By contrasting the live performance of isicathamiya to its reproduction in mass media, recordings, and international concerts, Erlmann addresses important issues in performance studies and anthropology, and looks to the future of isicathamiya live performance in the new South Africa. Featuring an Introduction by Joseph Shabalala, the lead singer and founder of Ladysmith Black Mambazo, this book will be essential reading for anyone interested in the study of music, performance, popular culture, or South Africa.
Muff Anderson, Music in the Mix: The story of South African Popular Music. Ravan Press, Johannesburg. 1981
John Lennon: Listen To This Book covers the records issued by John Lennon in Britain and America from his debut in 1968 to his latest album of archive recordings. Packed with over 500 colour illustrations, the book reviews each release, providing information about recording locations and personnel, label variations, promotional releases and chart positions. An essential source book for seasoned collectors and those new to Lennon, it is a comprehensive guide to every officially released Lennon recording, British, American and Japanese releases
and Apple, Geffen and Polydor label variations.
John Kane, Last Seat in the House: The Story of Hanley Sound. University Press of Mississippi. 2020
Known as the “Father of Festival Sound,” Bill Hanley (b. 1937) made his indelible mark as a sound engineer at the 1969 Woodstock Music and Arts Fair. Hanley is credited with creating the sound of Woodstock, which literally made the massive festival possible. Stories of his on-the-fly solutions resonate as legend among festivalgoers, music lovers, and sound engineers. Since the 1950s his passion for audio has changed the way audiences listen to and technicians approach quality live concert sound.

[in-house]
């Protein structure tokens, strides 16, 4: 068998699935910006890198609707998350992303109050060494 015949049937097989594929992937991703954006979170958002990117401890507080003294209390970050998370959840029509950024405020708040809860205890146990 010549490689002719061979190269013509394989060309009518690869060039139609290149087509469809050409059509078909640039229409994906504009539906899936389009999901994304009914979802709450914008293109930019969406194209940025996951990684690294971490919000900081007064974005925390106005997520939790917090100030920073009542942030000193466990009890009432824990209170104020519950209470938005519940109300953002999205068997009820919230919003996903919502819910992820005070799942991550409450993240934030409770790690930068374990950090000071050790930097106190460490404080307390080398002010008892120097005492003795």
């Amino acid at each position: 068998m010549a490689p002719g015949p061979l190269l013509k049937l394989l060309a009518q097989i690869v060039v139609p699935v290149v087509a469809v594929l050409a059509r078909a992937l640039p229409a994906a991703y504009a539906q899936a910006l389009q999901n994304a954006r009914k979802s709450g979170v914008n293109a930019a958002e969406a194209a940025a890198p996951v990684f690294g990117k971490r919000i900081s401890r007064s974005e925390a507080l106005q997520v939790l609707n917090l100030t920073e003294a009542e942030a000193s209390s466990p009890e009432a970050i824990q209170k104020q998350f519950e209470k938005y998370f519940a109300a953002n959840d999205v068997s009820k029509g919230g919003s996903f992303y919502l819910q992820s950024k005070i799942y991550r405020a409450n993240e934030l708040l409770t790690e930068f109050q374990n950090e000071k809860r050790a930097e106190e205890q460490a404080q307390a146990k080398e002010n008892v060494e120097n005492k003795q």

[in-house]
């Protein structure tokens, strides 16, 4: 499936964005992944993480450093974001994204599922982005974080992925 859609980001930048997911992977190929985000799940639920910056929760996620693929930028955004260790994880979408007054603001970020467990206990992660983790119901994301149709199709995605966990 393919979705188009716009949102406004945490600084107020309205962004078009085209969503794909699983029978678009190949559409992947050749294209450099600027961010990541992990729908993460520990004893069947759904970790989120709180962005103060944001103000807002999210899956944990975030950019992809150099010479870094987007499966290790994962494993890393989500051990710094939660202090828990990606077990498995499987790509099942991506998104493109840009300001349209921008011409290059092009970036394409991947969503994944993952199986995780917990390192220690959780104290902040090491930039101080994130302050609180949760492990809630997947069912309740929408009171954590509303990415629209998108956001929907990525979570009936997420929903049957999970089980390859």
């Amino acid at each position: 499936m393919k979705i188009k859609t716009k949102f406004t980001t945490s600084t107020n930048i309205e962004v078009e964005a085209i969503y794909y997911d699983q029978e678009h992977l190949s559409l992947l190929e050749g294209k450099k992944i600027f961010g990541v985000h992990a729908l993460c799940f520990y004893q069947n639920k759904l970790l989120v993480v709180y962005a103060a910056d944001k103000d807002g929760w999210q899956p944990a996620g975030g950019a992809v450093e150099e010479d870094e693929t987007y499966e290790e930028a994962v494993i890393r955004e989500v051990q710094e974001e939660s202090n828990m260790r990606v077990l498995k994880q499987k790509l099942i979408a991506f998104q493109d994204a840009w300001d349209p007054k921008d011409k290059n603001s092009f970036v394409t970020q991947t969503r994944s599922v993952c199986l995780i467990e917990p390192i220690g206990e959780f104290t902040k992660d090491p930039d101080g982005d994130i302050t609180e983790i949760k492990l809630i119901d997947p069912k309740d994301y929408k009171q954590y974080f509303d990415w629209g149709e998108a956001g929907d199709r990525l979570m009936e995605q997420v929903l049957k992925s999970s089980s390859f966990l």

John Kane examines Hanley’s echoing impact on the entire field of sound engineering, that crucial but often-overlooked carrier wave of contemporary music. Hanley’s innovations founded the sound reinforcement industry and launched a new area of technology, rich with clarity and intelligibility. By the early seventies the post-Woodstock festival mass gathering movement collapsed. The music industry shifted, and new sound companies surfaced. After huge financial losses and facing stiff competition, Hanley lost his hold on a business he helped create. By studying both his history during the festivals and his independent business ventures, Kane seeks to present an honest portrayal of Hanley and his acumen and contributions.
Since 2011, Kane conducted extensive research, including over one hundred interviews with music legends from the production and performance side of the industry. These carefully selected respondents witnessed Hanley’s expertise at various events and venues like Lyndon B. Johnson’s second inauguration, the Newport Folk/Jazz Festivals, the Beatles’ final tour of 1966, the Fillmore East, Madison Square Garden, and more. The Last Seat in the House will intrigue and inform anyone who cares about the modern music industry.
Larry Kane, Lennon Revealed. Running Press, Philadelphia. 2007